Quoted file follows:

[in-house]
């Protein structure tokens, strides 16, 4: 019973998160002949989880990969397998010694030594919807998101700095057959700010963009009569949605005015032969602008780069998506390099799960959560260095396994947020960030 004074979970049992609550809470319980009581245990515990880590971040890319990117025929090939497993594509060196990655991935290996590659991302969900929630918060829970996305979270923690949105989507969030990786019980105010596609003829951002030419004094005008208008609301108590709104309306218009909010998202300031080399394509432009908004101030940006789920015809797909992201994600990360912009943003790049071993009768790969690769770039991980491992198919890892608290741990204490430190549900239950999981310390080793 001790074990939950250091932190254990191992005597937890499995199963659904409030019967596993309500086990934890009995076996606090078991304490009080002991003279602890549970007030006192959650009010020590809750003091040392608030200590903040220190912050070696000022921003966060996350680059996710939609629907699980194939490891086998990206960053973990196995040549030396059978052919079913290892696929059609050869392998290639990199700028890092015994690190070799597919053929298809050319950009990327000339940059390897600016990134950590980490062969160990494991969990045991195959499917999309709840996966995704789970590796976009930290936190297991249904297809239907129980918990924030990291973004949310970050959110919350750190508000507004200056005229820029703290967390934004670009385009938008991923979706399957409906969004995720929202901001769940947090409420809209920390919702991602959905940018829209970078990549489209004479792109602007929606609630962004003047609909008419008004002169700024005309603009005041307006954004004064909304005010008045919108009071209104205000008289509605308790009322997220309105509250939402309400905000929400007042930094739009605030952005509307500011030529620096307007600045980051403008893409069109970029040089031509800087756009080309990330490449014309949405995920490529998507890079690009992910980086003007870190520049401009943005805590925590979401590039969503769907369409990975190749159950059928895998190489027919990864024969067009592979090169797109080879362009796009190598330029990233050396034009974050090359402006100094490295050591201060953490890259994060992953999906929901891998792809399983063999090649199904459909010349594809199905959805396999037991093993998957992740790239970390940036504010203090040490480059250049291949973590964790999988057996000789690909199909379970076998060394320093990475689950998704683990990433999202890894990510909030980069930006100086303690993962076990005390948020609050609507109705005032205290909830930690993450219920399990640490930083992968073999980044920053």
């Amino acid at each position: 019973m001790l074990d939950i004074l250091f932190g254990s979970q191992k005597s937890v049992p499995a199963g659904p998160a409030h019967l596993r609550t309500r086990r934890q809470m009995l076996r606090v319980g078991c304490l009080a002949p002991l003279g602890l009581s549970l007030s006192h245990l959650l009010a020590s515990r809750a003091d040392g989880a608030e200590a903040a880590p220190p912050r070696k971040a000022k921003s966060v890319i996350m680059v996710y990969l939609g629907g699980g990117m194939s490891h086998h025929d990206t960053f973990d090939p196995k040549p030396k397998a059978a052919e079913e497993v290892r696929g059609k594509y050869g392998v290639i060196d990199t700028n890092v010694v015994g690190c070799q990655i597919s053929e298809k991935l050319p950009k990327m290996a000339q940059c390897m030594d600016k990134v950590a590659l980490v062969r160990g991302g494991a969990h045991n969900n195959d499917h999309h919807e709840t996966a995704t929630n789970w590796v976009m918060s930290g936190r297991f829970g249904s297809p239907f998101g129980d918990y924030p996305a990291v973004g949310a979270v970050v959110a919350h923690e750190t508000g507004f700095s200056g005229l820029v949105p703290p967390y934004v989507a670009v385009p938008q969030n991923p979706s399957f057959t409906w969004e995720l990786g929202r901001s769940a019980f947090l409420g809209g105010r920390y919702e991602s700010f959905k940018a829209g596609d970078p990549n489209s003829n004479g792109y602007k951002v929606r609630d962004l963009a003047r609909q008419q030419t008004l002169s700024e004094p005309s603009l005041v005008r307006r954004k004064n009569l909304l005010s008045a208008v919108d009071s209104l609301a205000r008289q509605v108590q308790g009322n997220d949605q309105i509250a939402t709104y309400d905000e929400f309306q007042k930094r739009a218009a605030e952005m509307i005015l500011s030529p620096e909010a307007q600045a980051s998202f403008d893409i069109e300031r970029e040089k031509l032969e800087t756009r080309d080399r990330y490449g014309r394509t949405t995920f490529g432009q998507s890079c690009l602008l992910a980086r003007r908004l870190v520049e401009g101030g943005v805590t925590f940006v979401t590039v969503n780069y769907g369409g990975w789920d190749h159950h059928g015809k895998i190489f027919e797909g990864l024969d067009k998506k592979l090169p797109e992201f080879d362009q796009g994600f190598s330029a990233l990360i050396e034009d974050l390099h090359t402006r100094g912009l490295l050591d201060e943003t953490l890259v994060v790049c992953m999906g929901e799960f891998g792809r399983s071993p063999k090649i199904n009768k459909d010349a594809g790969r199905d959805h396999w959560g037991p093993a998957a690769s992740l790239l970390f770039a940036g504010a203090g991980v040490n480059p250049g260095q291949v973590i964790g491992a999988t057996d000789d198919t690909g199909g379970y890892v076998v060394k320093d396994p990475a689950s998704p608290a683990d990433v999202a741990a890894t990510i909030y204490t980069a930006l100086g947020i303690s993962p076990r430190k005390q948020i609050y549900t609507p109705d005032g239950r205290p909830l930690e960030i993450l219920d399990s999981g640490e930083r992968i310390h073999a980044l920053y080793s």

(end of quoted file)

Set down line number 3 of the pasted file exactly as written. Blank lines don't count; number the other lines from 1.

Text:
């Amino acid at each position: 019973m001790l074990d939950i004074l250091f932190g254990s979970q191992k005597s937890v049992p499995a199963g659904p998160a409030h019967l596993r609550t309500r086990r934890q809470m009995l076996r606090v319980g078991c304490l009080a002949p002991l003279g602890l009581s549970l007030s006192h245990l959650l009010a020590s515990r809750a003091d040392g989880a608030e200590a903040a880590p220190p912050r070696k971040a000022k921003s966060v890319i996350m680059v996710y990969l939609g629907g699980g990117m194939s490891h086998h025929d990206t960053f973990d090939p196995k040549p030396k397998a059978a052919e079913e497993v290892r696929g059609k594509y050869g392998v290639i060196d990199t700028n890092v010694v015994g690190c070799q990655i597919s053929e298809k991935l050319p950009k990327m290996a000339q940059c390897m030594d600016k990134v950590a590659l980490v062969r160990g991302g494991a969990h045991n969900n195959d499917h999309h919807e709840t996966a995704t929630n789970w590796v976009m918060s930290g936190r297991f829970g249904s297809p239907f998101g129980d918990y924030p996305a990291v973004g949310a979270v970050v959110a919350h923690e750190t508000g507004f700095s200056g005229l820029v949105p703290p967390y934004v989507a670009v385009p938008q969030n991923p979706s399957f057959t409906w969004e995720l990786g929202r901001s769940a019980f947090l409420g809209g105010r920390y919702e991602s700010f959905k940018a829209g596609d970078p990549n489209s003829n004479g792109y602007k951002v929606r609630d962004l963009a003047r609909q008419q030419t008004l002169s700024e004094p005309s603009l005041v005008r307006r954004k004064n009569l909304l005010s008045a208008v919108d009071s209104l609301a205000r008289q509605v108590q308790g009322n997220d949605q309105i509250a939402t709104y309400d905000e929400f309306q007042k930094r739009a218009a605030e952005m509307i005015l500011s030529p620096e909010a307007q600045a980051s998202f403008d893409i069109e300031r970029e040089k031509l032969e800087t756009r080309d080399r990330y490449g014309r394509t949405t995920f490529g432009q998507s890079c690009l602008l992910a980086r003007r908004l870190v520049e401009g101030g943005v805590t925590f940006v979401t590039v969503n780069y769907g369409g990975w789920d190749h159950h059928g015809k895998i190489f027919e797909g990864l024969d067009k998506k592979l090169p797109e992201f080879d362009q796009g994600f190598s330029a990233l990360i050396e034009d974050l390099h090359t402006r100094g912009l490295l050591d201060e943003t953490l890259v994060v790049c992953m999906g929901e799960f891998g792809r399983s071993p063999k090649i199904n009768k459909d010349a594809g790969r199905d959805h396999w959560g037991p093993a998957a690769s992740l790239l970390f770039a940036g504010a203090g991980v040490n480059p250049g260095q291949v973590i964790g491992a999988t057996d000789d198919t690909g199909g379970y890892v076998v060394k320093d396994p990475a689950s998704p608290a683990d990433v999202a741990a890894t990510i909030y204490t980069a930006l100086g947020i303690s993962p076990r430190k005390q948020i609050y549900t609507p109705d005032g239950r205290p909830l930690e960030i993450l219920d399990s999981g640490e930083r992968i310390h073999a980044l920053y080793s």